The 16th January was like all other days! Up at 4 am & out by 4.30 am! We drove up the main road in darkness & then on to the gravel S 90. Today wildlife viewing was quiet (yet again)! The recent rains mean the grass is very high & it is difficult to spot animals in such dense & lush vegetation.
We saw a few good birds though, perhaps the best being a displaying male Black-bellied Korhaan. After the poor showing we decide to retrace our steps & go back down the S 90 again, until it joined the main north – south road. This proved to be a good decision, as the road is elevated & we could see so much more.
Black-bellied Korhaan displaying.
Cape & White-backed Vulture.
This species is rare & endangered.
A few vultures were seen loitering around in the trees & among the abundant White-backed were a couple of Cape Vultures. This species appears to be on a downward spiral & presently is a real cause for concern.
An amazingly pale bird.
As I arrived at Nagotse Waterhole, I spotted four Lionesses, they were a little distant for great photos but their cool was about to be shattered by the arrival of 30+ Elephants, which were a female dominated breeding herd, who really don’t like Lions! The Lions lasted a few seconds, before beating a hasty & rather undignified retreat!
I moved ever north & saw a large group of Wattled Starlings singing & getting ready for breeding. It was fantastic seeing them at close range, as all too frequently sightings are of rapid flying flocks across the grasslands.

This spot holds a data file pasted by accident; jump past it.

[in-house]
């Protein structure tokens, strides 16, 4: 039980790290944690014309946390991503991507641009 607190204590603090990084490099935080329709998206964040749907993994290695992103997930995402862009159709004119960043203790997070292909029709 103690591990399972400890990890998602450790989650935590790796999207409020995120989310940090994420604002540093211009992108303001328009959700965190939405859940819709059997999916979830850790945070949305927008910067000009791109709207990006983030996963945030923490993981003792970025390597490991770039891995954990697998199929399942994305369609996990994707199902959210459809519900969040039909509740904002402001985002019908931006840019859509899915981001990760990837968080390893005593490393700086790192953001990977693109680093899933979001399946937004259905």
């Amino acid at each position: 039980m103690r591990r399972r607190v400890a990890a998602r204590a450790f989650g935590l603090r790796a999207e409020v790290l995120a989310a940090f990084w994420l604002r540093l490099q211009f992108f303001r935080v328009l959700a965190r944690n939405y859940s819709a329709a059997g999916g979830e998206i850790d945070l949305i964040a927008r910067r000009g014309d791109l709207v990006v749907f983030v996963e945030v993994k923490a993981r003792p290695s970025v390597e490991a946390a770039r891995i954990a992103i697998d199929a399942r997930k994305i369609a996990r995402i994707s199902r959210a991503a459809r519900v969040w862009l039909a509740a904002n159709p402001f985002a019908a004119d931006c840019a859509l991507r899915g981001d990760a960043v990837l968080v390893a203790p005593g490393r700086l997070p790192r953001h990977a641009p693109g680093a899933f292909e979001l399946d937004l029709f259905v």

The wondeful Olifants River.
We enjoyed a nice brunch at Olifants Camp, surely one of the best views in Africa. In my mind’s eye, exactly what Africa should look like!
Then I took the long but beautiful, S39 Timbavati River Road. The weather was really hot, reaching 38 degrees Celsius & consequently sightings were not plentiful, but a second group of five Lionesses also had a small cub present, in a dry but very shaded river bed.
Marabou Storks sailed overhead.
A little further down the road an adult Martial Eagle had hold a a large Land Monitor Lizard, which was thrashing wildly in its talons! The eagle flew into a nearby tree with its still alive prey & promptly got its wing stuck in the tree branches! After several minutes it managed to free its wing & also finally kill the monitor lizard!
The rest of the journey was largely uneventful, but the light was wonderful & I managed some great shots of a pair of Double-banded Sandgrouse & two species of Roller.
The rest of the evening was spent talking, drinking wine & eating pizza! A terrible job, but someone has to do it!
It was a stormy night; lots of thunder & lightening but strangely, no rain! We were all up at 4 am & off soon after. It was dark & cold (unbelievable)! I drove south & then went west along the Sweni Road. Very few birds & no animals at all! Everything must have hunkered down because of the bad weather.
Two Square-tailed Nightjars were on the track in the darkness. The only wildlife on note in the early hours was a pair of Southern Reedbuck, which performed nicely for us.
Quite an uncommon species in Kruger.
Impalas for comparison.
A young one.
Some down time in the heat of the day.
When I rejoined the tar road, I found nine Wild Dogs sleeping deep in the bush. This was the same pack I saw at the beginning of this little trip, four days ago! A really nice little sojourn into Kruger.